Well so much for this day.  I pulled the traps and we packed everything up until later on when I can get a new meter and a blank memory card for the camera.  Oh well…..

Round 2   

Well after picking up a new meter, clearing some space on my camera disc and installing a fresh set of batteries we were ready to go again.  I didn’t bother with the traps this time, I caught what I wanted so there was no need.  This was going to be a quick gather some reading trip.  I started off taking the initial readings but when we reached the halfway point I handed the GPS and water conductivity meter over to Erin.  She wanted to see how the meter worked and I needed to get some pictures of her as well.  She took about 4 more readings and then next thing we knew we were at the end of our sample area.  All that was left now was for Erin to compile all the data and for me to turn it in with all the equipment.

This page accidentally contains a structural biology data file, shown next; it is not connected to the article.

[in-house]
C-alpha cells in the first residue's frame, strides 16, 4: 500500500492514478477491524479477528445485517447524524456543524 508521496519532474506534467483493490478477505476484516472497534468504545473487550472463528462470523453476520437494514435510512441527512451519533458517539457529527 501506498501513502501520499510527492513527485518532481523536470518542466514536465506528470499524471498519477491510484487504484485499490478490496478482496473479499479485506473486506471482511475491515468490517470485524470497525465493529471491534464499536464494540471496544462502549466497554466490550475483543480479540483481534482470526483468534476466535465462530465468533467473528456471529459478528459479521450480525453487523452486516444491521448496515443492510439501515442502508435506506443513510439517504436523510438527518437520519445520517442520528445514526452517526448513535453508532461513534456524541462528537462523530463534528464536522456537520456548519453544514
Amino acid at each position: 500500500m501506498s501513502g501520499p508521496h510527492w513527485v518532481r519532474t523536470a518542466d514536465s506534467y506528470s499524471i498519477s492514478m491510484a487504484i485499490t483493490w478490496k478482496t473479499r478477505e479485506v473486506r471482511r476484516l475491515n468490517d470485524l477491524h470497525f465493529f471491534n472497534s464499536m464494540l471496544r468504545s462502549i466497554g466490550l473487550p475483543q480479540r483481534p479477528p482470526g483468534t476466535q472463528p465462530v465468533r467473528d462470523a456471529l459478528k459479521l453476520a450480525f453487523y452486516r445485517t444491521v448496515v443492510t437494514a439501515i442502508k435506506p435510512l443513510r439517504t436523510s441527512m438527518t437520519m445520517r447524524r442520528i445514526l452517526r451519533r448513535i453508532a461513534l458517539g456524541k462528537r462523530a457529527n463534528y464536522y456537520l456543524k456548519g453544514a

MISSION ACCOMPLISHED

I have to say this was a lot more fun than I thought it would be.  Walking up and down Wood Creek brought back a lot of fond memories of myself as a kid exploring all the creeks and streams of my youth.

Good Times.

DSCN0598 DSCN0596 DSCN0565 Last Wood Creek Visit (6')





River Scout Part One

5 08 2013

 

Several months back I received an email from the Huron River Watership Council.  They were looking for volunteers for a new program they were starting up, River Scouts.  The council members are trying to collect data on the hundreds of miles of creeks and tributaries that feed into the Huron River.  Since funds are tight for this kind of field work they need volunteers.  I volunteered.